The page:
Adjustable-height work stations let the Department of Psychology stay on their feet without leaving the office

Document Type


Publication Date



Adjustable-height work stations let the Department of Psychology stay on their feet without leaving the office

This stand-up routine isn’t funny.

At least one department at the University of North Dakota knows that for sure.

Just about the whole Department of Psychology has switched to adjustable computer stands that can go from the traditional sitting position to varying heights for stand-up work.

Part of the impetus to this new positioning is the department’s online degree programs — both undergraduate and master’s degrees offered fully online.

“We’re asking our faculty to spend a lot more time at their computers,” said department chair Jeffrey Holm, who noted in his “sales pitch” to his group that sitting for eight hours a day can be hazardous to health.

“There’s some research that shows that sedentary behavior can decrease life expectancy,” Holm said.

“When you’re teaching face-to-face, you have to move to different classrooms, you usually stand to deliver content, and you’re moving around the classroom,” Holm said. “But as we’ve moved to more online instruction in our department in the last five years, there’s a lot more sitting at the computer.”

So earlier this year, Holm took matters to the next level: he offered the faculty and staff in his department the opportunity to adopt adjustable computer stations.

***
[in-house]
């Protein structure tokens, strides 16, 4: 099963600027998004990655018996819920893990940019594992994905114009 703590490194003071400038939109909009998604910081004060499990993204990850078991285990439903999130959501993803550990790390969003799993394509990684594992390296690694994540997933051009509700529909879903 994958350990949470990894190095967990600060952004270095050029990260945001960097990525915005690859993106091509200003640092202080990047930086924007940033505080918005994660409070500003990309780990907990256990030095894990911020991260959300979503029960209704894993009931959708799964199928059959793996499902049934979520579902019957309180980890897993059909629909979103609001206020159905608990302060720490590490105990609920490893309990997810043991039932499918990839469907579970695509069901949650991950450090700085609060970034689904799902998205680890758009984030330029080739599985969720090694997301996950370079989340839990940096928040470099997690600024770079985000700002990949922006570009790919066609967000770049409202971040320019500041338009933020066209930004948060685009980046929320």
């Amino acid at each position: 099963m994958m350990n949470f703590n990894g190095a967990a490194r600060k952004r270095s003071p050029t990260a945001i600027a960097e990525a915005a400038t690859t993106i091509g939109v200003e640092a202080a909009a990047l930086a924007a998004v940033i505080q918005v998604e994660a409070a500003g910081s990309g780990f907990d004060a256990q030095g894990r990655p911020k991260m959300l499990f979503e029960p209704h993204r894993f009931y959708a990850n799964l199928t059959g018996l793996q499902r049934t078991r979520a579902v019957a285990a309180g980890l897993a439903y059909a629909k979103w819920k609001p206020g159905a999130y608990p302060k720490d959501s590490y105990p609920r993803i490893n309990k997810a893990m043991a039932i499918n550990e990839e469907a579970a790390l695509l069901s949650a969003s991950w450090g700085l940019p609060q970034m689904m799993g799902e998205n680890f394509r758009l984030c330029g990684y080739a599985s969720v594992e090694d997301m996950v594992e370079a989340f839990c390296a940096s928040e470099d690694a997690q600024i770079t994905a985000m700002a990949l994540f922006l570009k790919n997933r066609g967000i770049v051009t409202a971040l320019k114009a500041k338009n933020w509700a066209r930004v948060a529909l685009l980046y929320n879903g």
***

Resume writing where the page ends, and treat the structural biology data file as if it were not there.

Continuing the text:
“I wanted to make sure that we weren’t ordering fixed standing position desks,” he said. “I was looking for something that would be relatively easy to adjust, to bring up or take down.”

After an initial order of 11 adjustable units, orders came in for more as colleagues noted the experience of people in the department who’d adapted to the new technology.

“We’ve now got 16 of our faculty, out of 22, and two staff, using these adjustable stands,” Holm said.

“I believe that the standup desks are a great addition to my workplace” said Thomas (Tom) Petros, Chester Fritz Distinguished Professor of Psychology. “I was having hip pain and some back pain. I have had my standup desk since the beginning of this year and much of that pain has gone away. It can get uncomfortable at first but if you alternate standing with some sitting, it works well for me.”

Not everyone has immediately embraced the new tech.

“First, I applaud Jeff for encouraging health-beneficial behaviors,” said Richard Ferraro, also Chester Fritz Distinguished Professor of Psychology. “That said, I have not — yet — adopted a stand-up desk. I am still working on my stand-up comedy act for my classes.”

But Ferraro also says he’s entertaining the idea.

“An adjustable desk may eventually come my way, as I am aware of the benefits as well as the costs of such desks,” Ferraro said. “Alternating between sitting and standing is the best, and I currently take walks through the psych building every 20 minutes or so every day. Many in the department have adopted this beneficial desk option, and I also applaud them as well for taking control of their health.”


“No, not really — I can adjust mine in two seconds,” Holm said. “It didn’t take me long to get used to it.”

Juan Miguel Pedraza University & Public Affairs writer

This document is currently not available here.